Pampa Daily News from Pampa, Texas on June 19, 1936 · Page 12
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Pampa Daily News from Pampa, Texas · Page 12

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Pampa, Texas
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Friday, June 19, 1936
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Page 12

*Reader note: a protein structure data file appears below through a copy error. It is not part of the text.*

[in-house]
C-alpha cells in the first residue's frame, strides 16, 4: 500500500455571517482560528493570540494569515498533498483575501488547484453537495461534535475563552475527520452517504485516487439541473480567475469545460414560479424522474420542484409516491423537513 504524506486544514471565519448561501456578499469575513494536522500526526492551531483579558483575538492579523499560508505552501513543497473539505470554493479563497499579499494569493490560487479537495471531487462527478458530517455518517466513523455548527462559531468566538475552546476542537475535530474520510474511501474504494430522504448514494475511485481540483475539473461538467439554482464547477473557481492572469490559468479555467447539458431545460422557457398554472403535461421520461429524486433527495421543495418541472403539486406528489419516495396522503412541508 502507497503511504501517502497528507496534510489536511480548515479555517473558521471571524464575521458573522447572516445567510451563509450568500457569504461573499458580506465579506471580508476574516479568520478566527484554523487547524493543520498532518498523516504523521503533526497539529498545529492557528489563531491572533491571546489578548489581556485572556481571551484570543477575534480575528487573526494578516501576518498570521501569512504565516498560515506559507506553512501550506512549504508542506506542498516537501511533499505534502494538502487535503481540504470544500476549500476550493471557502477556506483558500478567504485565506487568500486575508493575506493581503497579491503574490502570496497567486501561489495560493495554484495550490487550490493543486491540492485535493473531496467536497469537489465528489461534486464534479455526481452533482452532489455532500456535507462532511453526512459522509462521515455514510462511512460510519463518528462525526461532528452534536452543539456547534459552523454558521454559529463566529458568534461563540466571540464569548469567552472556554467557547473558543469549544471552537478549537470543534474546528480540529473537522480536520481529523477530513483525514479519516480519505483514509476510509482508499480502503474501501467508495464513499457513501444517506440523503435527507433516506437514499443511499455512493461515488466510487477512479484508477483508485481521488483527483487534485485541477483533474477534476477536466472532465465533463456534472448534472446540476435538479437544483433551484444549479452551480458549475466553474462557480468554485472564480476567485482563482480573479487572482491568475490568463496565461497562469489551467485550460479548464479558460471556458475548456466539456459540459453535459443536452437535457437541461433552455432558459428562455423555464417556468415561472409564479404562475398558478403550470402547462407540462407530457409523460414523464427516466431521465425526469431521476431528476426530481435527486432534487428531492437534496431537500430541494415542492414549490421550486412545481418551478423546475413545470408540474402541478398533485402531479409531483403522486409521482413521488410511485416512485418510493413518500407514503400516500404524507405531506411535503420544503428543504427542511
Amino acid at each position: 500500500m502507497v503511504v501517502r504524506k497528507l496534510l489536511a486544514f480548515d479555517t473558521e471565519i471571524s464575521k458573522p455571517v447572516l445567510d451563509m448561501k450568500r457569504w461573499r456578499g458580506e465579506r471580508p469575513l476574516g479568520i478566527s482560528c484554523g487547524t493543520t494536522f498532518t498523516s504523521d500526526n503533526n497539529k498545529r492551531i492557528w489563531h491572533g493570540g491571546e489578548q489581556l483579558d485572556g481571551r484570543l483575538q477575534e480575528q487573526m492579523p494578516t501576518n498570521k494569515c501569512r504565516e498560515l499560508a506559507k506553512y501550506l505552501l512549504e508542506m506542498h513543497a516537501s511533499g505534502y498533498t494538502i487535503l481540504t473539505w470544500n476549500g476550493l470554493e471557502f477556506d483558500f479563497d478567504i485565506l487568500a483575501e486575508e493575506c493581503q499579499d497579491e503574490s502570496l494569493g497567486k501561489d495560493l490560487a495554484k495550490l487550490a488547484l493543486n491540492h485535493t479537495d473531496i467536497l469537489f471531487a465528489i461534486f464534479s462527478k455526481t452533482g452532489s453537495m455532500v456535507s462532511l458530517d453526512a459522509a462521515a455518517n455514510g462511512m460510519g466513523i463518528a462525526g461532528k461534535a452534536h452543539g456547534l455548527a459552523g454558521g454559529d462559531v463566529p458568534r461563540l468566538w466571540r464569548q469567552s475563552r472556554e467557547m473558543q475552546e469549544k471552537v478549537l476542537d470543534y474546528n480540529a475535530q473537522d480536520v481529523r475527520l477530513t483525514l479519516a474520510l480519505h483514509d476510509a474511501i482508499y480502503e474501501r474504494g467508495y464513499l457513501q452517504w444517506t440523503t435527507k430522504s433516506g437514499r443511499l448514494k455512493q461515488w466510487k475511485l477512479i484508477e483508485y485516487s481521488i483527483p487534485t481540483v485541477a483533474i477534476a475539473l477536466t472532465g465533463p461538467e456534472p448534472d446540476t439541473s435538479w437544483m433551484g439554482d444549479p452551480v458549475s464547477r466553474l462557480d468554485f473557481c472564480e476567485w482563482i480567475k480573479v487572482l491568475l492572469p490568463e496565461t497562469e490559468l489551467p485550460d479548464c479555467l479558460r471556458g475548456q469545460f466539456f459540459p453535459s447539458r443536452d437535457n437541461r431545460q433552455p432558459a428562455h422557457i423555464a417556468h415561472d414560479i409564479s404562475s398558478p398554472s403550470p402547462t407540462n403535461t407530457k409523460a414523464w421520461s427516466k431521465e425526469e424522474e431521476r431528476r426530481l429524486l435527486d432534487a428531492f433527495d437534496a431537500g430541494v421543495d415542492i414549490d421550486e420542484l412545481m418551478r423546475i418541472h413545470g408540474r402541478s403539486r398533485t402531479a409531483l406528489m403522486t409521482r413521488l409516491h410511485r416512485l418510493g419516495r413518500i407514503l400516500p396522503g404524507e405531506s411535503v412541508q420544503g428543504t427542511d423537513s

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PAMPA ftAJLY W , f«*M EVENING, JUNE 19, P A M 1> A BAIL Y N & W S PnMl«tie<! except SatardB*, and Sinday morntn* by tfi« P«mp» bill) ti JK*#*jM* *r«* Falter StMtt. PMnp», Texta. Phone 686r-All. depwrtmeirta MB. tt fctTOfS, Otn. M*f. ; PHILIP ft. POND, Bag. Her.; TEX BE WEBSE, JEdlidt OF ThS ASSOCIATfiD PRESS (Fall Leased Wlrt). The l* *fttiU«a to the n«« for publication of alt news di*pat«hw credited to tt or »6t bthH-wfse cHkttted to thf« paper and also the regular hi** pnbtfghed herein. Enttltd as recond class matter Hatch 15, IBM. at the postofflc* tt Pampa, Tex»», ttnte Ihe let of March 8rd, 1370. RATES—By carrier, 15c per week; $8.00 tot « inpnths. Sy mill ,-,bl« In advance in Gray and Adjoining Counties, $6.00 per year. »2.76 per ( months, Me ptr month; outside Gray and Adjoining Counties, $1.00 per year, $8."76 per 6 months, 7Sc per month. Price per single copy 6c. . . It Is not the .Intention of this newspaper to cast reflection upon the character oi •Ittttit khoWltaftly, and if thronih wrofr It should, the mahagement will appreeikte having:attention; called to turns, and will gladly and fully correct. bRUNKEN DRIVERS One disdains being nilly-willy or namby-pamby, but is unreservedly in sympathy with the policy adopted by Judge W. R. Ewing in district court yesterday with relation to the manner of handling cases of persons who plead guilty to the serious offense of driving an automobile when intoxicated. Sometimes there has appeared to be comedy in the reeling down the street of an inebriated man. At its so- called funniest such a spectacle js pitiful. But, there is no comedy in the antics of a drunken driver at the wheel of an automobile. Tragedy rides with him as No. 1 passenger. ": The drunken man or woman driving an automobile is, of course, the potential killer. One may as well give a loaded revolver to a four-year-old as to invite an intoxicated person to drive a car. Removing this menace from the highway can come only through rigid court policy of stiff penalties when evidence in the case warrants the action. When a man walks into court and admits he,is guilty of jeopardizing the lives of others, certainly the penalty should be severe. Removing the privilege of driving a car for a year or two* in addition to sending the offender to jail should serve as an indelible object lesson. RANGE CONDITION GOOD Texas range conditions are best since 1932, statisticians for the United States department of agriculture report. Livestock are in very good condition and losses have been light. Summer and fall grazing are virtually assured in most sections of the state as a consequence of good general rains. The condition of cattle ranges June 1 was given as 88 per cent of normal, compared with 74 a month earlier, 79 a year earlier, and 86 the ten-year average on June 1. The condition of sheep ranges June 1 was 90, compared with 73 a month previously, 79 June 1, 1935, and 88 the ten-year average. The report gives the cattle condition as 85 per cent, an increase of 8 points over the same date in 1935 and only one point below the ten-year average on June 1..A good crop of spring calves was dropped. , . Sheep condition was placed at 87, compared with 81 June.l, 1935, and 88 the ten-year average. A very, good crop of late lambs was reported. The condition of goats was up four points from June 1, 1985, and only one point below the ten-year average on June 1. . Although good general rains fell in practically all sections of the state during the latter part.,of. May, there are areas in the northwest panhandle, ,trahs-pa,cqs region and southwest Texas where subsoil moisture may be a little short. Some areas in the gulf coastal region,received excessive rainfall during May, and dry, clear weather is essential for the production of a better quality of grass. Taken as a whole, the outlook is exceptionally good in the Panhandle. CAMERA CATCHES RACKETEERS The camera can't lie—and its ability to tell the truth, the whole truth, and nothing but the truth, recently brought grief to a group of fake accident,racketeers. Two ca';b drivers in Chicago were approached by this group, who offered to pay well if they would,aid in faking accidents from which damages could be collected. The drivers reported this to officials of their companies, who reported it in turn to the state attorney's office. The driyers were instructed to accept the offer of the racketeers—and the state attorney arranged to have moving picture operators, using cameras with telescopic lenses, shoot the events as they progressed. The accident was staged, and the cameraman got the pictures. The racketeers were arrested and shown the evidence. Result was a plea of guilty—and three more of the leeches who prey on honest business "went out of circulation" for a time. The fake accident racketeer is one of the most difficult of all criminals to convict, inasmuch as definite evidence is often hard or impossible to obtain. In recent years, considerable progress has been made in eliminating this type of felony, largely by a nationwide record system which makes the identification of "repeaters" swift and simple. Perhaps the motion picture; camera will prove to be..a valuable weapon in the eternal fight on men who fake accidents, collect damages to which they are not entitled ^-'and so make every insurance policyholder help pay for their racket. BARBS A foreign nation has paid ita debt to the Standard Oil in mouth organs, but America itself still has to whistle. A soft answer lurneth away wrath, but not if it's "Guess who's calling." In new water taps, red and blue will 'be used instead of .the words "hot" and "cold." And, if the hot water comes out cold, the air will be blue, too. "New Yorker Drinks Polish, Dies." And yet many a man has survived! prohibition Scotch. ' Politicians apparently think that old saying is, "What this country needs is a good vile scent cigar." No news is good news—but try to tell that to a woman bridge player. An '/intelligence" squad was shown to have been associates with the Black Legion. Another proof .that op- posltes attact. ,..-,' A man in Tulsa was 'found wearing five suits. It's one way to circumvent the wife's Salvation Army complex. A cl°ud of moths was seen flying in the southwest. Ima Dolt suggests a rally of.the nation's mothers. •; Geo.rg0 Berna.rd Shaw has just issued a. new edition of hjs "M a ,P 9.1$ frupeimaife". Mwy rwtia* know- Shaw. BtiU ) 1 who (ho "man" can bo. A reader mat eet the An*4er td itiy questlo* of tact by frMtliig fh« Pamfla tJaiiy NEWS' Knfof- mktloft Bureau, fcederic J. fiAskltt, dlfpctof, Washington, ID. C. Mease enclose Itoed(3) tents for rtpl/. . Q. Has the expanse of a political convention broadcast been estimated? Of a political campaign on the alt? R. B. C. A. The average cost of a convention broadcast is estimated at $300,000. It was estimated after the 193 campaign that there had been a gram total of $500,000,000 worth of broadcasting. Q. Who is now the Prince oi Wales? N. M. A. No'one bears the title. Only the eldest son of a British sovereign is invested with the title. Q. Where is the oldest continuously inhabited community in ,thls country? O. W. P. A. It Is believed to be Oraibi Arizona, which has been the home town of generations of Hopl Indians since 1200 A. D., or about the time all Europe was inarching toward Jerusalem In the great Crusa4es. Q. What Is the origin of the Stoic school of philosophy? S. C. A. The name is derived from the fact that Zeno. Its founder, was accustomed to meet his disciples on a painted porch (stoa polkilei. Q. Of what material are billiard balls made? A. O. A, The best billiard balls arc made of ivory; others are made of a Composition Of celluloid and clay, and the synthetic ball is made of ground ivory. Casein, which is a white crumbling substance of ail acid character, somewhat like cot,age cheese, is employed in the manufacture of artificial ivory used for billiard balls. ; Q. -What was ttic Hartford con- ention? R. M. A. This was a secret convention of prominent members of the peace party in New England, who, in 1814, objected to the energetic prosecu- ion of the war with England. The chief proposals of the convention nvolved such amendment of the lonstitution as would diminish the control of Congress over questions of peace and war. Q. Please give the average life of a brick exposed to the elements or kept inside a building in New England. E. D. H. A. The National Bureau of Stand- *rds says that a "hard and well burned" brick has a life greater hail 200 years when exposed" to a climate like that of New England. A soft or Underburncd brick may disintegrate in a year. Sonic Baby- onlan bricks Have been in existence approximately 000 years. Kept nside a building the life of a brick would be practically without limit. Q. When were women admitted o Oxford University? P. K. M. A. Oxford admitted them to full nembership in 1920. Q. How many postage stamps are made each month? S. B. A Based on the issues for the iscal year 1935, the monthly production of ordinary postage stamps n sheets, coils, and books averaged 1,134,208,000. Q. Are any mills for the manufac- ,ure of paper from southern pine under construction? C. D. P. A. A plant at Panama City, Fla , s manufacturing paper frditv pines. A $4,500,000 plant is under construc- ;ion at Savannah, while another is under way in Arkansas. At Port St. Joe, Fla., 'a $7,500,000 plant is to be erected to manufacture krafl; japer. Q. What is a baguio? R. G. A. This is a Philippine name for a typhoon. Q. How much does a bullfighter earn? B. G, ; A. The average matador earns about $800 a fight. Celebrated ones receive much more. Armillita last season received $1,480 per fight. Lalanda asks $2,100 a fight. Last .(.^ajt Manolo BienVenida earned altogether $105,000. Juan Belmonte, a celebrated bullfighter, is a retired millionaire. Q. What is the most widely used spice in the United States? H. T. • A. it is 'probably black pepper with an ani\ual consumption of 25,000,000 pounds. ' , Q. How much do newspapers in this country spend for paper? A. G. A. It is estimated that newspapers in the Upited States spend $160,000,000 annually for newsprint. ; Danger in Neglected Feet Do you realize'how many aliments your feet are subject to—fallen arches, corns, ingrown nails, .callosities, warts, athletq's foot, chil- blape, blisters? ; .. Too great stress cannot be put on the importance of .caring for) the feet correctly. They' arp the foundation on which you stand. The booklet, pare of the Feet, contains authoritative general. information on home treatment ol minor foot ills, selection of cojrecl shoes find stockings, simple form;, of exercise that will strengthen,anc improve the feet. j Send in this coupon for youi copy of this helpful booklet. t Enclose ten cents to cover cost 'anc postage. : Use This Coupon The Pampa Dally New* Information Bureau, Frederic J. Haskin, Director, Washington, D. O. I enolpse herewith 10 cents in :ojn (carefully wrapped) for : a :opy of the booklet. Care of the Feet. . Name , Street City ptate to Washington; p; 6.) I Tw/s O/wous • ..... iVfvH • ...... • I.-- ., i - i-i i i • Jft I • IN TRIPOLI, NORmAFTR)G<V, ON JUNE I9TH, I93-6, THfe SUM WILL. RISE tN TOTAL TOADS BUNK ONLV eve ;AT A TIME/ •HUMAN BIG TOE HAS A TEMPECATURE RAN<S£ OF MORE THAN £ (Dl»«BYNEAStBVICE. INC. ON the morning of June 19, the path of the eclipse from Africa, across Asia, Japan and into the Pacific, will be strewn with scientific expeditions. Many of them will have traveled half way around the world for a two-minute look at the totally eclipsed sun. J MAN ABOUT MANHATTAN By GEORGE TUCKER NEW YORK— "I realize that sum- ner finds New York not at its jest," ' writes a Mr. Hawkins of Texas, "but I am coming anyway and I wonder if you would be good enough to suggest several ways and means of killing time? I'll have about five days and I'd like to do something in addition to the usual shows." Well, that's a tough one just' now, Mr. Hawkins, but we'll try. New York is on the back-lash, so to ipeak, but there ought to be a few terns worth considering. , First of all, select a hotel that is centrally located . . .that'll save at east half of your time. In this town ,he traffic is so congested you can walk as fast as ypuxan ride, and if you .aren't in, the center of town it ;akes you hours to get anywhere. Then I'd inake an effort to watch one of the big beats come, in— one of the really big liners that zoom in from the Thames or the Mediterranean. You can't get a pass to go down the bay on the customs cutter unless you've got friends in Washington or unless an editor of one of the New York newspapers is your uncle, and that's a pity. There isn't anything like cracking through the Narrows on a blustry morning and oing aboard one of those prancing sea-mistresses. Then you could stand on deck and compare the Brooklyn skyline with that of Manhattan, and really feel the old scow under your feet, However, a docking is a good ihing from any angle—even from a pier. There's a breathless wait as she glides up the Hudson like some huge swan, and then that frenzy pf activity breaks lopse . . . tugs 'snorting and raking the water-front with cries and grunts . . . seamen bawling. and cursing . . . and the final gatig- plank rush. By all means do this— and take in one of the midnight sailings. It costs you only a dime to go aboard. And that is a bargain. If you MUST see Chinatown, eschew the , buses and the. stereotyped, tours. Get down there In,a cab at dusk and., wander through Pell and Mott streets alone. . . Fu Manchu won't get you. .Any of a dozen star-lit roof gardens offers excellent music, if you've got the "swing" mania. There are, too, the sidewalk cafes such as Paris has made famous. The Village features a brace of clubs, but things are pretty dead down there after midnight. It might not be a bad idea to wander over to the American Museum of Natural History (this isn't so deadly as it sounds). There's always a far-flung exhibition of birds and animals which now are, practically extinct. In South Asiatic hall, for instance, it is possible to spend many exciting moments, -for here one encounters the Gaur groups. And you'll be edified, if not entranced, by the fantastic dragon lizards of Komodo, which are so ferbcious they destroy even the wild boars. Finally, this warning: Purchase no "Paris" postcards which are surreptitiously offered after dark on most street corners. The chances are they aren't postcards at all—just blank slips of cardboard in an envelope. . Not that I think you would buy anything like that, Mr. Hawkins, but these Fakers are on every corner, and I think we Texans ought to stick together. There are so many corners in New York and most of them are occupied. By PRESTON GKOVER WASHINGTON— Disarmament- minded members of congress have about given up hope of holding army and navy costs below the billion dollar a year level but they seek, nevertheless, to put something in the party platforms abgut. it. They h^ve hj,d severe buffeting for several years and the acknowledged failure of $he recent London :naval 'conference to achieve move than a shadow of limitation left them crestfallen. Tota} approprjptipns for the army ; and navy puslied over the billion dollar mark in the present congress, $572.000,000 to the army and $526,000,000 to the navy, a total of $1,098,000,000. O( the. army appropriation, only $383,000,000 was j^pr strictly military purposes, Witl) ^on-military items out, tlje total .[for. the two services still reaches $?OJj,000,000. ; Point .Tq. Platform Democrats w t hp would like to choke off./ the expenditures point to a plank in"the .1032 platform saying: "We advocate a navy and an army adequate for national defense, based on a survey of all facts EAT PROSTRATION jlli'poke Pe>ci-s Church. Mothers. $re v£('y prone to forget that sun-stroke : is not necessarily the result of exercising in the sun. It is quite as possible for a baby lyh^g in his carriage asleep to have suiirStfrpke juj.ft is for the child who is oft his fggi and active. '' .w.as startled when she brought ,ihev.b,aby In from his morning t mip to^ftiid the child suffering frorri heart'prostration. He had been QMletly in hts carriage parya,lly ed . .by. , •legs . . , ... •legs Wposea. He ha9 not criecl oi' kicked or in tiny way exorlud him- affecting- •.' the 'existing establish ments, that the people in time of peace may not be burdened by an expenditure fast approaching a billion dollars annually." The biggest recent boom for the army and navy came }n 1933 when the Btressj fo) 1 finding meaiis of putting men to-work was such that the two services were not told to cut down but to say how much they could use. The recently ratified London naval treaty, put few limitations on construction, and the navy bill this sesstpii kQbt>ed VIP with authorization for two battleships—fhe heavii- est type of war craft, costing $51,-? 000,000 each. Followed English Policy They weve, to> be started pnly. in eve^t, bu\lduig : by pther nations justified them..England's armament prograij) prqmp'jtjy justified them ill tlfe-eyes 'of Adiniral. William jf Staiidley, chief of naval operations - It is understood at ,the; navy: department that the keels for these .two will be Iflld soon after next January 1, when the new treaty.goes into effect. Plans are. desqrjtyed already drawn. ., , ,, self. Sunlight is good- for children And yet here he was, Ump, exhausted, in a state of obvious coHapse. Jt.did npt dawn on; Mrs, X tha the hood of the carriage acted as an oven, catching and heating the and that the sunlight pn the,tjaby's legs had been overstipiulating the skin of that part of his body foi hours. Sunlight is strong medicine and must 'be used with, care, It is pot the exercise .which' causes sun-stroke but the effect of the sun's rays. The child who keeps moving, and who Is perspiring, ,is h . safer than the one who sits pif U$3 still in the sun Th,§ b^by'.iput out in his carriage during the , summer months when the sun's rays, are direct and strong Bhpuld be shaded and permittee some circulation of air. lie can have a few minutes of sun v. i.^.v. morning, and can nave it directly on his bare skin, But he should not be SUDDEN iTRAGEDY !••. Chapter .at, -. Hope and Dirk went together to the gray, stone • house In Twenty- eecond street, .At Its doof She hesitated, then : asked, "0puld ,you let me have eome mohey?" He took $30 from his bill fold, offered to write a check, if she needed more. "No," she said, and thanked him. "This will do." She 'took the money and went inside, asking film to wait on the step. After about twenty minutes she came out. "I'm ready," she said. She was taking nothing back with her but her guitar. Snow. Snow falling infinitely, steadily, without hurry. Dirk stood at his bedroom window,; in ..his dressing gown, and watched the snow. He had tried to read, but made no headway. Rupert had been home a week. He was recovering certainly, though he still looked shaken and pale. He lad gone this morning, thoroughly nmdled in rugs, for a ride with Hope, Martin driving them. The lurses had been discharged. What Rupert's sudden turning o his wife might signify, Dirk could only conjecture. Whether it was, as, he had suggested to Hope, ;he mere vagary of a sick man, or whether the new mood Involved a definite change of heart, Dirk saw too littlb of either Hope or Rupert to determine. Husband and wife had their meals together upstairs, and on those occasions when Dirk had visited Kupert in his room,. Hope had withdrawn. Dirk knew of course - that Hope wab .only marking time, only walt- ng till Rupert was well again, when she would leave. But he would know this time when she went. She had promised to tell :ilm and she would keep her word. 3e would not stop her, or try to follow her. He would merely go witli her. Nothing could prevent him. He started, thinking lie heard a cry, A woman's cry. Ahd now, al- nost instantly, a shot—a stammering shot like backfire from an en- ;uie. Yet it had been too close :or backfire, and from the wrong direction. He was in the hall. He listened. There was no sound anywhere. . . [t should not be so still behind Hope's door. He tried that door. It was locked. He .tried Rupert's door. It opened. The light was on, 3Ut the room was empty. Hope's light burned, too. The door stood open. Dirk was in Hope's room before he knew. Hope was in her nightgown, leaning against the column of the oed. Her eyes Were dazed as if she were walking in her sleep. Rupert lay face down at her feet. The pearl-handled revolver was on the floor between them. Dirk rose from kneeling beside Ills brother, and confronted Hope. Close to him, now, her dazed eyes stared back, seeming not to see tiim. Suddenly she crumpled, was in his arms. He lifted her, carried her toward the door. , Timothy! pale, half-dressed, hurried before him, turning back for directions. "The south bedroom," Dirk said. Distinctly he remembered that the south bedroom had been made ready, for the Rev. Devine. Somehow, Mary, too, was in the room, turning down the bed. Dirk laid Hppe , within it. Her eyes were half-shut, her lips parted. She seemed not to breathe. Timothy had gone out. Dirk met him coining from the tower-room. Timothy's .voice was almost inaudible. "Shall I call. . . '" "Call Dr. Rann across the street," Dirk said. "That's the quickest.'" Bann came at once. Rupert, he said, had died instantly. Dirk telephone to Connolly, Rupert's friend, and chief-of-police. Connolly, he knew, would bring the coroner. They must come, of course, but they would learn nothing from Hope tonight. Rann, who was with her now, had said at once that she must not be questioned. Rupert lay jiust within the room, close to the old kas. A small dark stain was spreading on his back, dyeing the familiar brown dressing gown. The bullet had gone through Trie pistol lying there' -had sent its bullet clear through. Something: like a wound went through Dirk's own breast. My God, and we were^ playing backgammon not an hour ago. , He took a handkerchief from the podket of his dressing gown, dropped it over the pistol. .Then he picked the pistol Up and broke it open. One shot was gone; The pistol had been fully reloaded, and one shot only had been fired. Strange. Strange, that. He wiped the weapon carefully, and laid It down again. But he did not lay it where it had been — close to the spot where Hope had stood. He laid It beside Rupert's hand. The pearl handle close to Rupert's hand. .'"Forgive me, old man." It wouldn't matter now. Nothing mattered now to that prone body in its monk-like robe. The very gesture of the out-flung arms showed that nothing mattered now. "I was afraid of this,' 1 Connolly said when he arrived. He and Bassett, the coroner, had at last come out of the tower- room. They talked with Dirk in the hall. "I was afraid." Connolly repeated, "When he didn't come back fifcrn Big Moose I got worried. Things he said once or twice, the way he acted. He made his will last month. I suppose you know." Dirk said that he had not known but since Rupert had Just got married— "I know, And he seemed more cheerful yesterday when I called. And his wife taking care of htm so well. Even in his note he left no reason." "You had a note?" Dirk asked. "The note on his desk," Connolly said. "The note addressed to you." He took the note from his pocket and handed it to Dirk. "I supposed of course you'd found it. It • Was not even folded—just lying open on his desk." They were standing near Dirk's door. Dirk went into his room to read his brother's note. Tomorrow, Dirk at last talks vilh Hope. AROUND HOLLYWOOD BY CAPT. T. F. McADAM. (Editor's NPte: Fpr eight years gateman at a majpr studip, Captain McAdam sits in today for Bobbin Coons and writes of the film parade as it passes his post. HOLLYWOOD—The best way ..to crash a studio gate? Grab a script, stick it under your arm, come swinging through the gate and say hello as you walk by. I"*!!! Four times out of five that will get you through. But only once. The gateman probably won't stop ypu but he'll have spmebpdy checking pn ypu inside of two minutes. The easiest people to deal with on a studio gate are the big people. Will Rogers never sounded the horn pf his rpadster when he came in or went out. He was a mighty busy man, too. , Remembers Will Rogers. The day before every .Christmas he'd stop and hand out an envelope. You knew beforehand what was. inside. It was a $10 bill and a note that said, "Merry Christmas, Mac. Will Rogers." Believe it or not, you thought a Ipt more of the note than you did of the teiv-spot. Some people you particularly look forward to seeing. Shirley Temple is one who brightens the day for.,me. Warner Baxter is • another. Jane Withers nearly always stops to chat and talk about some new pet she has acquired. Occasionally there's a bit of un- pleasantness but it nearly aNifij* straightens out. Colonel Wyftttjv.fl; hero of the Boer war -.frh^ died A year or two ago, had charge at \hi gate at our Beverly Hills Studio; One day a well known young European roared into the studio in fits automobile, watting for nothing'. He was on his way to see a prominent actress, who was working ihsldfe. The colonel sent for the. young mail: Got An Apology. •• "Young man," the colonel scrtd, leaning on his cane with one hand and shaking the other in his facpv "the first thing you were taught Was obedience to orders!" He went.pn from there and did a fine job Of U, The boy apologized and It dldtilt happen again. There's one thing I try to remember and it wouldn't be a bad thing for other folks here in Hollywood to keep in mind. It's what the iel* low said about being considerate t»f folks he met because he knew he would pass this way but once. That has to be changed for Hollywood. Most folks pass this way twice out here. Once, going up, arid the other time, coming down. Wally, Elephant, Is Executed for Killing Keeper SAN FRANCISCO, June 19. (/P)— Wally, elephant executed for killing his keeper, became a laboratory specimen today as.research scientists examined parts of his six-ton carcass, ... , They found the elephant's hide two Inches thick in spots, and discovered that the executioners' three bullets beat themselves into tiny fragments in piercing 14 inches of cellular bone to reach the beast's brain, The "autopsy" was directed by' Dr. Carl Meyers of Hooper Medical Foundation at the University of California. His assistant was a blonde woman physician from the Foundation, Dr. B. Eddie. Crowbars became surgical instruments for some phases of the work. Wally, who gored and trampled his keeper, Edward Brown, 45, fell before the fire of three police marksmen after animal lovers lost in two court attempts to halt the execution. Brown was attacked Tuesday as he led the big tusker away from four female elephants back to hisi solitary pen in Fleshhacker zoo. Zoo officials contended Wally was a menace to other human lives. His sympathizers said he acted only from instinct an dwas not to blame. JITERY JWULES SPARTA, Ga. (/P)—Farm mules in this area are suffering frpm the jitters because of a drpught trick. Cot- tpnseed planted early failed to grow on account of the dry weather so farmers planted fresh seeds between the old rows. Heavy rains came. All the cotton sprouted and now mules trained for years never to destroy cotton must haiul plows along, tearing out whole rows, of the plant. , . «*. The largest pine mill in the world, located at Lewiston, Idaho, cuts 400,000 feet of lumber each eight-hour shift. . : •.. ,'.'. All makes Typewriters and Other Office Machines Gleaned and Repaired. —All .Work Guarantees- Call J1MMIE TICE PAMPA OFFICE SUPPLY COMPANY, Phone 288 left to lie asleep in the sun even wjth the hopd of :the carriage and a mosquito netting to cover ,J)im., T.he shade of ^i;tree through which a little.sunlight filters here and there is probably: the best place for his carriage, , . CAP ROCK PUS LINE ADDS NEW SERVICE TO THE LINE Leaves Pampa at 7:15 a. m., 10:40 a. m, and 4:30 p. m. for Childress, Wichita Falls, Ft. Worth and Dallas. For Okla, City at 10:40 a. m. and 4:30 p. m. over the Cap Bock making direct connections with the Greyhound Lines at Shamrock and ride big'nice buses over all paved route. ' • Don't ask for next bus, ask for the Cap Rock Bus. Call your local agent at Bus Terminal, Phone 871. RHYNES OF REASON WORDS *H D xum ^ PAMPA DRUG STORES IT «WtS A MAN ANP Wfft A LIFT . These Coupons Good Through Monday, June 22 MEN! SPECIAL! This coupon and 20c T ^ coupon and 5o good for 1 tube Colon- ffW 0 j w . one Malturt lal Club SU»v(ng Or*am MJlk nt Either Store. ITORE NO. \ PHQKE LADIES! This coupon and 29c good for one 50c bottle Chamberlain's Hand Lption. i STORE NO? PHONE